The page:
Disruption can be a positive in business and our Chamber community of employers and their teams will be watching closely the effect of the looming “general election” as Guernsey gets to grips with the first island-wide election of States’ deputies.
We work hard on an ongoing basis to familiarise political representatives and their teams with topics and general themes that need to be front of mind for the island to thrive. Economic success is part of that “Guernsey Together” dynamism and, while business can sometimes be viewed as something “other”, it is at the heart of our island.
Separating out “business” from “community” needs to be continually challenged as we move forward together. There is no segregation: whether you are an employer or an employee, we are all part of Team Guernsey and the island can only thrive if the economic basis is healthy. While many in our island already recognise that situation, the former House was, on occasion, a platform for negativity around “business” and we hope that those in role for the next four years will be acquainted with the accurate situation around economic enablers, success and work or open to allowing the business community to inform them.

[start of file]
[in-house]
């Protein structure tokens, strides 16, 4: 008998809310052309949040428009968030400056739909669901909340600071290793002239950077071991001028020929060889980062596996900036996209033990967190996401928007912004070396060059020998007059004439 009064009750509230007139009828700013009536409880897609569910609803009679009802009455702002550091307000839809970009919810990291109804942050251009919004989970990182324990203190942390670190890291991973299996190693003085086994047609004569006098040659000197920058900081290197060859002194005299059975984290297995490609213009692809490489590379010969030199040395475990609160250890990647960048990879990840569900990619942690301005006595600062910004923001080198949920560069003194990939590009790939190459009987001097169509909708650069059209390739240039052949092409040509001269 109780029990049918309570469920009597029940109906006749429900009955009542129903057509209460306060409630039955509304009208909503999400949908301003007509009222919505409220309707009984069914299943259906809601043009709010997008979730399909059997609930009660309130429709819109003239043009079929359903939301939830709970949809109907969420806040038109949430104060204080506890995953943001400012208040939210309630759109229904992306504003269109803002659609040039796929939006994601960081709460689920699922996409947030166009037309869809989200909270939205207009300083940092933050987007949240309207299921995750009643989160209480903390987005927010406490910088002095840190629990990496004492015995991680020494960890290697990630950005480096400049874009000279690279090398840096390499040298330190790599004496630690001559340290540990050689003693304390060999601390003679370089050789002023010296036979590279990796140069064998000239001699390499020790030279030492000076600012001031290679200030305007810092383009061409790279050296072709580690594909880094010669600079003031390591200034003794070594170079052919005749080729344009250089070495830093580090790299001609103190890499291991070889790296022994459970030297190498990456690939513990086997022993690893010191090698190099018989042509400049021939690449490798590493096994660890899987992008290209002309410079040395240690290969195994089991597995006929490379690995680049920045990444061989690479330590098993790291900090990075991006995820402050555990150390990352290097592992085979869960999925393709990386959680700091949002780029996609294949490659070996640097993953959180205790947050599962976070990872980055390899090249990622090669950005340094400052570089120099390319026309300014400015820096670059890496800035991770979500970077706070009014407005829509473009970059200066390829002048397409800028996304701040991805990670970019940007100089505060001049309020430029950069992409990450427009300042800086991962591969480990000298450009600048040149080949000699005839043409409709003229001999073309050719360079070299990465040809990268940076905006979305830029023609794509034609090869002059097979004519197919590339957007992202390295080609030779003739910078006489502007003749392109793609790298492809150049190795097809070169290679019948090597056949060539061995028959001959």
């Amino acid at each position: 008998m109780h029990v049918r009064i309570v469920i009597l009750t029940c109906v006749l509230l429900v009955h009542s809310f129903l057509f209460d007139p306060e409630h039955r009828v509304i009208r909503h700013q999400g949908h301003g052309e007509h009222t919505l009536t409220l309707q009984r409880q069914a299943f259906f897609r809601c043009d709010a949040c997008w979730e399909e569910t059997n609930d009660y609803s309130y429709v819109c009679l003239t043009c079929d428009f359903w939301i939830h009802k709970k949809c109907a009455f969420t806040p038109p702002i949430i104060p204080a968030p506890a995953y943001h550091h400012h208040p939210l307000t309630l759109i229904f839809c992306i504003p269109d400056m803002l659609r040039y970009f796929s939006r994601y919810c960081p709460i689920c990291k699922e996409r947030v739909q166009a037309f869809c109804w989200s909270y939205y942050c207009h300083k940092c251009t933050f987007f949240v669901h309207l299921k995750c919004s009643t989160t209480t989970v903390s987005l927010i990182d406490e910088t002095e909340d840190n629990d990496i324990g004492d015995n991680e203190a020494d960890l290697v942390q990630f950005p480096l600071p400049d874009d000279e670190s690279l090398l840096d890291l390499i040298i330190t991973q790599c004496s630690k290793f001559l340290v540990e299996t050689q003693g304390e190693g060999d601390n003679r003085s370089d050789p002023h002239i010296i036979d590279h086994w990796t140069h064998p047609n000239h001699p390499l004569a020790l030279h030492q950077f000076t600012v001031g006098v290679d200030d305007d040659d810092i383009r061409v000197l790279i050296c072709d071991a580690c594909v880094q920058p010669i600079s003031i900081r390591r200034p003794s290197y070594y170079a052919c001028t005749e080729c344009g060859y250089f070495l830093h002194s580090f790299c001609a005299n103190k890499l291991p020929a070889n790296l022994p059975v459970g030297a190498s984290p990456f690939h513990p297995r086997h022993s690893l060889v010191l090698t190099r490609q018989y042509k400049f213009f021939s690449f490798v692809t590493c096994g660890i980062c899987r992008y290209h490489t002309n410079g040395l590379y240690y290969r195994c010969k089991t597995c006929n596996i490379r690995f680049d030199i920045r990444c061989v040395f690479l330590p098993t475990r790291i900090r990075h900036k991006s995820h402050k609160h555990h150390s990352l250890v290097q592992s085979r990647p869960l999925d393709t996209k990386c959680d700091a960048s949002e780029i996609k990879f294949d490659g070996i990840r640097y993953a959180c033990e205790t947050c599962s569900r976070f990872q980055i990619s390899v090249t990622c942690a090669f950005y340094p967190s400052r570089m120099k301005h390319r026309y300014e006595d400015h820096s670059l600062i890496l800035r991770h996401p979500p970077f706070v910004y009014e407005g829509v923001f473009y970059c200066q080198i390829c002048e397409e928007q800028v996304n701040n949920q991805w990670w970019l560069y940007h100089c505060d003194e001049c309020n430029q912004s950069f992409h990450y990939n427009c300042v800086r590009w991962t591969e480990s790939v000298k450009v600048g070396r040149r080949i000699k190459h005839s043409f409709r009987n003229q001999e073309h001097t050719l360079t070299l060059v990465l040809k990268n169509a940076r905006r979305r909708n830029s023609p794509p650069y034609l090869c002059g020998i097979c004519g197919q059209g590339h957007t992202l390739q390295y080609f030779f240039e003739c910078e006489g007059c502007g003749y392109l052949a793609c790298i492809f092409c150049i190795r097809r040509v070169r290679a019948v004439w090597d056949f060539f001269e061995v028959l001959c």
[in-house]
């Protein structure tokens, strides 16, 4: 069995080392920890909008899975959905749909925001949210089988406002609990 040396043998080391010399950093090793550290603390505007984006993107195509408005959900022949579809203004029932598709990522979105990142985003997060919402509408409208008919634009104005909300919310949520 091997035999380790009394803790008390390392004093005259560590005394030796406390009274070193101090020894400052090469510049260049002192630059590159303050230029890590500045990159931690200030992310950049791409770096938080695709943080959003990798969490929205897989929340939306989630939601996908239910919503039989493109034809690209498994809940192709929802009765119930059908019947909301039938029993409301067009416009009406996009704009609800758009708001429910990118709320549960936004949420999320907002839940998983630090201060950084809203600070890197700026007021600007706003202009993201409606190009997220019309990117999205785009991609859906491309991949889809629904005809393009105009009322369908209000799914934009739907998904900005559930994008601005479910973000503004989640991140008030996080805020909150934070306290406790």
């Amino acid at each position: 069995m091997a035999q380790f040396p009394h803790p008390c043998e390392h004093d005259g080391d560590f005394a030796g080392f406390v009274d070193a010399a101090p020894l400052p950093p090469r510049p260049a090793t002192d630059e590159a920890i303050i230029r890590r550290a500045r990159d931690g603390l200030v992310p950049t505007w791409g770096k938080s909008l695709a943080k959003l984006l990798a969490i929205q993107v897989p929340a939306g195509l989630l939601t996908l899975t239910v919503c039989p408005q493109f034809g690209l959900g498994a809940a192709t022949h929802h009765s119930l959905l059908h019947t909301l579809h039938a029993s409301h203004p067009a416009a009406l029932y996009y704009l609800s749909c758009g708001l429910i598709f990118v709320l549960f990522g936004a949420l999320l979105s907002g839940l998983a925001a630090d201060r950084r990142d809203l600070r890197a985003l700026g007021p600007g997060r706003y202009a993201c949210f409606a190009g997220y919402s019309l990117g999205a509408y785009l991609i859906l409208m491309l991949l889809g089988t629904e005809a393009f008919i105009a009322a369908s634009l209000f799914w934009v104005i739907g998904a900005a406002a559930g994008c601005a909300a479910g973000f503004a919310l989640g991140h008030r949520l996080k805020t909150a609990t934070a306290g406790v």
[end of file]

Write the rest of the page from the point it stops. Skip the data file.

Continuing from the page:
We have heard many references in recent months to the need for effective ‘quick wins’ and community engagement as we move ahead in uncertain times. As the island’s largest business group – with a membership now approaching 700 organisations and all of those people under that umbrella – Chamber is poised and ready to assist.
As we work regularly with those in the state sector, we are aware of a strong desire to achieve change for good and, at the same time, bolster Guernsey’s dented economy. While government – almost universally – can provide the “what” around projects, they are also open to the prospect that the “how” requires expertise and outside perspectives. The alternative would be for the States to directly employ individuals with those required skills but we would propose that business skills and assistance are readily available without the need to add to civil service numbers. There is also a mindset piece in all of this, as part of which reaching out to the private sector will always be a different form of engagement from discussing topics internally, however good the intent.
Chamber is all about tangible results, which is why we have previously brought to the island people with great insight into future-proofing Retail and Tourism. The October visit of a marine sustainability and infrastructure expert further develops those support pieces for industry and the whole of the island, including political representatives.
Our organisation is collaborative to the core and we regularly welcome feedback from many of our members – and those thinking of joining – on a weekly basis. One intention is to add to the diary a regular opportunity to meet our new (and reappointed) political representatives on an informal basis to help further develop working relationships.
The calls for acceptance of democratic decisions in the House, coupled with a determination to move ahead at speed for the benefit of all is likely to feature on our political agenda for months to come and Chamber is well placed to offer support and feedback whenever required.